SCI Settles Neptune Society Lawsuit in Florida
Service Corporation International (SCI) has settled a federal class-action suit against its Neptune Society cremation division, agreeing to pay up to $209 million in full refunds of all products and benefits purchased to 87,000 Florida preneed customers if they choose to cancel their contracts.
Neptune, which is now called SCI Direct Inc., was named as a co-defendant in a lawsuit filed in April 2020 in Fort Lauderdale’s U.S. District Court by Nancy Taylor of West Palm Beach. According to this article originally published by the South Florida Sun Sentinel, Taylor alleged that Neptune duped her and tens of thousands of other Florida customers by not placing the required 70% of their prepaid funds into trust and refusing to provide 100% refunds upon request. Each of these tenets is required by Florida law.
Two contracts required
According to Taylor’s suit, Neptune required customers to sign two contracts — one for the cremation itself and another for “related merchandise,” including a memory chest, urn, keepsake plaque, travel plan, and a $185 planning guide. The suit also alleges that Neptune recorded the value of its cremation services at an amount much lower than they would have had to report if the customer purchased cremation services alone.
The end result of what the lawsuit called “bookkeeping sleight-of-hand” was that Neptune placed “barely 50%” of the required amount into a trust. Additionally, requests for refunds on the merchandise only were treated as a request to also cancel the cremation services agreement.
The settlement will require Neptune to make refunds available to all Florida customers who purchased preneed agreements, travel plans, and merchandise since April 1, 2016.
SCI denies wrongdoing
Despite the settlement agreement, SCI still denies the allegations of the lawsuit.
“While we strongly maintain there was no wrongdoing on Neptune’s behalf, in an effort to move forward and continue our full focus on serving our families, we agreed to settle the remaining disputes,” an SCI spokesperson said.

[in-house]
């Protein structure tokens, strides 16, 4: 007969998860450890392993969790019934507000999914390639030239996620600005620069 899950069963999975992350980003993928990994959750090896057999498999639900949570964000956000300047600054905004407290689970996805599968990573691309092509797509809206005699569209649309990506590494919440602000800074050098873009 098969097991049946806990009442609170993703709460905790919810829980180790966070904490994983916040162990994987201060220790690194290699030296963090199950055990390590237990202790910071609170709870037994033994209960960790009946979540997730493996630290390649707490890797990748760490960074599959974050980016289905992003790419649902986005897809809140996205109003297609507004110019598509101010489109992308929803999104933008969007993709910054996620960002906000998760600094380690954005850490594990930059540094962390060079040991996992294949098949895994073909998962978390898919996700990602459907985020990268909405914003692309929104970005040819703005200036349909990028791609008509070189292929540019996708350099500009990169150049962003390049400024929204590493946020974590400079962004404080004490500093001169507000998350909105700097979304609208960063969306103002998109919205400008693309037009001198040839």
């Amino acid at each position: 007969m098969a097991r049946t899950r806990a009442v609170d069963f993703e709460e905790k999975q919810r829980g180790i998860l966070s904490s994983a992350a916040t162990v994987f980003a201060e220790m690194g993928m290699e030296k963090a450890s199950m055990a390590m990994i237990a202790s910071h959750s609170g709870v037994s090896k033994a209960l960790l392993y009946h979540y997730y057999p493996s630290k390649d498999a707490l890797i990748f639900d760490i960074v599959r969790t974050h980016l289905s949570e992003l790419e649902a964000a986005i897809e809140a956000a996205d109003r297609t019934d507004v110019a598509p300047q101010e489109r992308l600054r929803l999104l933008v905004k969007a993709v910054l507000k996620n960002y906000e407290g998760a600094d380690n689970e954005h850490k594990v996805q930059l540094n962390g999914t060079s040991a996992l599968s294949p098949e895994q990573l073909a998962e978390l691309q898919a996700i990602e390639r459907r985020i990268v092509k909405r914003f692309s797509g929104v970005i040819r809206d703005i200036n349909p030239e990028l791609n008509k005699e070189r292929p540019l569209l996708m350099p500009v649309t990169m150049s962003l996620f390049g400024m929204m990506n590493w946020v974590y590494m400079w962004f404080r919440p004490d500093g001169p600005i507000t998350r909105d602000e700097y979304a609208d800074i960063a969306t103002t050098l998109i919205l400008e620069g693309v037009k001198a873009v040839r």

She also stated that SCI doesn’t expect a large number of refund requests.
“Based in part on our customer surveys and because we don’t believe any of our customers were deceived, we are confident that our customers value our products and services and do not believe there will be a material number of cancellations. We stand behind our products and services and are honored by the continued loyalty our customers have shown us,” she said.
Dueling lawsuits in California
The Florida lawsuit alleged infractions similar to those filed by the State of California in 2019. In December 2019, Connecting Directors reported that California’s State Attorney General Xavier Becerra and three San Francisco Bay district attorneys accused SCI’s Neptune Society and its subsidiary Trident Society of:
- Failing to hold in a fully-refundable trust more than $100 million customers paid for Neptune cremation plans (pre-need trusts have been required by law in California since 1965 to ensure the availability of full refunds)
- Failing to issue full refunds to customers who canceled contracts
- The potential inability to issue refunds to thousands of other prepaid customers who might cancel their plans
- Falsely claiming to use its own crematoriums when it actually contracted with others
- Illegally accelerating payments when customers died
- Steered 99% of customers to its Standard Neptune Plan which included both cremation services and related products, but then illegally kept about half that amount which was earmarked for the products
- Inflating the assigned value of above-mentioned products, including a fiberboard urn, a fiberboard memento chest, and thank-you cards (which, with cremation services, typically runs about $2,500)
The California suit asked for civil fines and court orders requiring Neptune and Trident to put the full amount of money collected in the past into pre-need trusts and to stop the allegedly deceptive practices. In response, SCI filed a countersuit against the attorney general’s office in Sacramento County Superior Court claiming they had done nothing wrong, and contended that “their trusting practices as described are entirely consistent with California law and standard industry policies and practices in use by licensed funeral establishments throughout California.”
No updates on either of the California suits could be located at this time.